Taiwan President Tsai Ing-wen says military drills show China is threat to whole region

Taiwanese president Tsai Ing-wen said China's recent activities were a threat broader than just to Taiwan.
Taiwanese president Tsai Ing-wen said China's recent activities were a threat broader than just to Taiwan.PHOTO: REUTERS

TAIPEI (REUTERS) - The last two days of Chinese aircraft approaching Taiwan demonstrate that Beijing is a threat to the entire region and have shown Taiwanese even more clearly the true nature of China's government, President Tsai Ing-wen said on Sunday (Sept 20).

Multiple Chinese aircraft flew across the mid line of the Taiwan Strait and into Taiwan's air defence identification zone last Friday and Saturday, causing Taiwan to scramble jets to intercept. China claims Taiwan as its own territory.

At a news conference in Beijing last Friday about China's United Nations peacekeeping efforts, China announced the combat drills near the Taiwan Strait and denounced what it called collusion between the island and the United States.

The exercises took place as US Undersecretary for Economic Affairs Keith Krach was in Taipei, the most senior State Department office to come in four decades.

Speaking to reporters on Sunday, Ms Tsai denounced China's drills.

"I believe these activities are no help to China's international image, and what's more have put Taiwan's people even more on their guard, understanding even better the true nature of the Chinese Communist regime," she said.

"Additionally, other countries in the region also have a better understanding of the threat posed by China," Ms Tsai added. "The Chinese Communists must restrain themselves, and not provoke."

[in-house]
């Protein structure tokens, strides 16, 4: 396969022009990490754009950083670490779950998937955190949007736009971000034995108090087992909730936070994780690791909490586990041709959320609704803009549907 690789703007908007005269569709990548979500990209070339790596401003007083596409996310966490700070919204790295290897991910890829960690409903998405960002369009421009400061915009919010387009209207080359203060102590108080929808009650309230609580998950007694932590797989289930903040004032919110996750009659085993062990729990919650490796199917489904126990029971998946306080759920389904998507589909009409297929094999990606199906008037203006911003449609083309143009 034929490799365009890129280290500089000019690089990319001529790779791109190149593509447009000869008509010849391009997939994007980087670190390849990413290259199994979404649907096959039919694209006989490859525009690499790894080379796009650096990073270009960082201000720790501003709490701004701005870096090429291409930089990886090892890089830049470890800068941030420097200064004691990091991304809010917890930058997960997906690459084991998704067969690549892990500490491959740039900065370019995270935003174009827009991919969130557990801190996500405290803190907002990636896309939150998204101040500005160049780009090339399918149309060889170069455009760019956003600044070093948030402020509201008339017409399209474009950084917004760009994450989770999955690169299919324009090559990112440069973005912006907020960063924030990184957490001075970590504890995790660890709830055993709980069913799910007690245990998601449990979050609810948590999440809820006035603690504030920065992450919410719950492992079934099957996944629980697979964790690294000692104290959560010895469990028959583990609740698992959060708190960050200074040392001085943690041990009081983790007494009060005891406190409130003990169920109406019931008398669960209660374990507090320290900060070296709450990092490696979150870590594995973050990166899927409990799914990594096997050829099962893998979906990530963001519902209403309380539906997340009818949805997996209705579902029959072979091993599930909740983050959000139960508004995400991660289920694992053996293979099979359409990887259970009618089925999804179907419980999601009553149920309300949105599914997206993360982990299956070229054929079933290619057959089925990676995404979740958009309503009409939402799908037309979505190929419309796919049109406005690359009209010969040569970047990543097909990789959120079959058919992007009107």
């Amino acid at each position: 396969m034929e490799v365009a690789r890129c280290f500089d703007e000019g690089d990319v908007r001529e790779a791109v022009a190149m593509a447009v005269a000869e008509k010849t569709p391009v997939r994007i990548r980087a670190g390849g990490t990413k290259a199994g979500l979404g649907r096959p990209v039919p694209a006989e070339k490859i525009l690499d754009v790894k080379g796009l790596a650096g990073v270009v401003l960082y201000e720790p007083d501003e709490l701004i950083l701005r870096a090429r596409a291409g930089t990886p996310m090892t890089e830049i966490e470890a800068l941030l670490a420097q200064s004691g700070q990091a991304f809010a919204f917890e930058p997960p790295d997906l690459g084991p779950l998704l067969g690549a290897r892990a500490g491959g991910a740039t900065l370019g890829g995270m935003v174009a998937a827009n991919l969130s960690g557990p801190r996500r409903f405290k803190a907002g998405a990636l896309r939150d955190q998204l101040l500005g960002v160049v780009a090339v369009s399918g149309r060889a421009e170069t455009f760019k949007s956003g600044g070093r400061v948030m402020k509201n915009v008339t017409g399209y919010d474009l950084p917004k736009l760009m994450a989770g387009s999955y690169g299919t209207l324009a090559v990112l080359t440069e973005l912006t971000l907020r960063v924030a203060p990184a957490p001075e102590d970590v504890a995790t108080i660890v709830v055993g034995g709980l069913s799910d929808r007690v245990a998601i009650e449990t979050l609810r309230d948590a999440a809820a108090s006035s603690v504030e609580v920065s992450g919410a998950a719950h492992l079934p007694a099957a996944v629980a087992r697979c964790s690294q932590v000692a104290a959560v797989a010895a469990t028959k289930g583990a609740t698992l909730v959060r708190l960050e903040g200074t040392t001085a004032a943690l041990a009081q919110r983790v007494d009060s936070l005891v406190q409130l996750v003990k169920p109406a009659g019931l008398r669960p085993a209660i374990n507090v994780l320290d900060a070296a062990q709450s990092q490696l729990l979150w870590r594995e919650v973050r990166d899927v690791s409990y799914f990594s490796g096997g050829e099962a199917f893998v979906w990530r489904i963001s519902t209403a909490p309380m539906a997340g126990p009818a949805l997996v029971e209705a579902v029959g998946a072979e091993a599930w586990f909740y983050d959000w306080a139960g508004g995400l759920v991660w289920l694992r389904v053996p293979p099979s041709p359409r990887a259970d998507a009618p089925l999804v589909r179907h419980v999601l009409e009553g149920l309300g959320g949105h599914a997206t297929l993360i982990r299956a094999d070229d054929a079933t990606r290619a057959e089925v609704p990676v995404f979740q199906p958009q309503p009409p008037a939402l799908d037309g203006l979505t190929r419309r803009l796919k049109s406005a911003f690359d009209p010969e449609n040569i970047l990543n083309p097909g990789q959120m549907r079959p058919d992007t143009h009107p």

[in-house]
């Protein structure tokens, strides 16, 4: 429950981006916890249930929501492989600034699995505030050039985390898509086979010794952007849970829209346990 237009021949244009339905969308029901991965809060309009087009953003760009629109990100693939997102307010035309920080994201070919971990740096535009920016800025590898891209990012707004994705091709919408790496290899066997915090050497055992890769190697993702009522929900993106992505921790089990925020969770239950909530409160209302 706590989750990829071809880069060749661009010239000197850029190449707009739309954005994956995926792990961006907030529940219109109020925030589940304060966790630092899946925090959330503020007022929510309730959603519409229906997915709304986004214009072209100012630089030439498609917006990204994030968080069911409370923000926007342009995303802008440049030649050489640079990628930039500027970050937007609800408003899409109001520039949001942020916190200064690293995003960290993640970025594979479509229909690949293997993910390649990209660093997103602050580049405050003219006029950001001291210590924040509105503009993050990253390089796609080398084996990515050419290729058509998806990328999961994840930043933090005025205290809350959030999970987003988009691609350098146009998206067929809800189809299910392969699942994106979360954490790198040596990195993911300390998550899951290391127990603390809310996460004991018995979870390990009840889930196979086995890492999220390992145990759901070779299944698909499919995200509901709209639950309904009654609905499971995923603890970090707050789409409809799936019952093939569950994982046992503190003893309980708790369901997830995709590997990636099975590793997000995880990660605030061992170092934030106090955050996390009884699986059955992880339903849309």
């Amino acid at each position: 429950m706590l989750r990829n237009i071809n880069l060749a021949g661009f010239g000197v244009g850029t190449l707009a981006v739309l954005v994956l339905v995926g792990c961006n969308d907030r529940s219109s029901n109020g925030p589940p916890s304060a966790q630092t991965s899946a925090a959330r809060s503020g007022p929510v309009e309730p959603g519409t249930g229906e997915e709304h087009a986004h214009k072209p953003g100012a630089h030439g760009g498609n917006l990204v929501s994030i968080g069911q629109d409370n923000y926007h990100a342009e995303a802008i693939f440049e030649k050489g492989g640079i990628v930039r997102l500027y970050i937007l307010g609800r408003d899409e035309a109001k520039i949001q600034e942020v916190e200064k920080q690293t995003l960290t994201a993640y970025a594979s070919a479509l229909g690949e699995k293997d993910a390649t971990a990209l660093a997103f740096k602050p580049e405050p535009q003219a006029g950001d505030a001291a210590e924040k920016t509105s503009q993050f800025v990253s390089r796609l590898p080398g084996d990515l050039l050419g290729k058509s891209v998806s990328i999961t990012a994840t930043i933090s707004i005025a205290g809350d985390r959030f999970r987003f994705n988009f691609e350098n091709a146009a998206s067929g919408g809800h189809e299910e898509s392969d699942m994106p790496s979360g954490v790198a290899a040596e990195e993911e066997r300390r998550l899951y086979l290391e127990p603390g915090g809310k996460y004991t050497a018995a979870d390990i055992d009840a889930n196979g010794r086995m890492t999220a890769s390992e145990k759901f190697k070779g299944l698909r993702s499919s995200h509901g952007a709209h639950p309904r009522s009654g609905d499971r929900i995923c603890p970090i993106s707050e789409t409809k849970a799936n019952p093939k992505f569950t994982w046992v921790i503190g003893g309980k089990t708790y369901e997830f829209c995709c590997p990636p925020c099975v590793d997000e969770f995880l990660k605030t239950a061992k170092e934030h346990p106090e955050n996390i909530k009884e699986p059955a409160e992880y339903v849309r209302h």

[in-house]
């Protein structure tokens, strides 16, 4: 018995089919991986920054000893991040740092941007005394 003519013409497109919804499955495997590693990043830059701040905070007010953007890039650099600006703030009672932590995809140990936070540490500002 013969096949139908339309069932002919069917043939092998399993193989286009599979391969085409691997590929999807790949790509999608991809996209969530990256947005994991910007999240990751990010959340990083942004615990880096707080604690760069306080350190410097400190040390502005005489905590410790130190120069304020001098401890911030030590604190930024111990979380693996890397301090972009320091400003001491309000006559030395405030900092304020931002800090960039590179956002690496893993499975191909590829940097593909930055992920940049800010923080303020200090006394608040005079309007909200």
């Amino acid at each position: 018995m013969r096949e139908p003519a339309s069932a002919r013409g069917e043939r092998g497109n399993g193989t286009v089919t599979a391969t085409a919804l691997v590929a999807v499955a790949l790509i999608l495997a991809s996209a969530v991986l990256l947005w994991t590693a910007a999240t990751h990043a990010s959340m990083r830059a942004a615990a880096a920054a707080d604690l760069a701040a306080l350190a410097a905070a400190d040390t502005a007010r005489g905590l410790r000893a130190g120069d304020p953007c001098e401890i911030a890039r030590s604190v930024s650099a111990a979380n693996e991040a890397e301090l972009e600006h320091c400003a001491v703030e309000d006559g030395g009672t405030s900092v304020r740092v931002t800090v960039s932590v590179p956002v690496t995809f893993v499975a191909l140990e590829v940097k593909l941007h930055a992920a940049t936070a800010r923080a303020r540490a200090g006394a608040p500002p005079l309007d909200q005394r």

China's air force last Saturday put out a video showing its nuclear capable H-6 bombers, which have been involved in many Chinese fly-bys of Taiwan, exercising.

One montage shows a simulation of an H-6 attack against an air base which appears by its runway layout to be the main US air force base on Guam.

Asked about that footage, and China's decision to release it while Mr Krach was in Taiwan, Ms Tsai said China's recent activities were a threat broader than just to Taiwan.

"China's existence is indeed aggressive and will bring a definite threat."


In comments carried by Chinese state media from a forum on relations with Taiwan in the south-eastern Chinese city of Xiamen, the number-four leader of the ruling Communist Party on Sunday did not directly mention the recent drills. 

Wang Yang, who heads a largely ceremonial advisory body to China’s parliament, reiterated that Taiwan independence was a dead end, and that “relying on foreigners to pump yourself up was to take a risk out of desperation”. 

“It will only bring Taiwan risks it cannot bear. We will not tolerate any harm to the country’s sovereignty, security and development interests,” Wang said in comments made by video.

But further friction seems likely as Taiwan and the United States further deepen relations, with Taiwan angling for a free trade agreement.

Taiwan Economy Minister Wang Mei-hua said on Sunday they were planning to hold a formal economic dialogue with the United States, after having what she called informal talks with Krach and his team on issues like supply chain restructuring.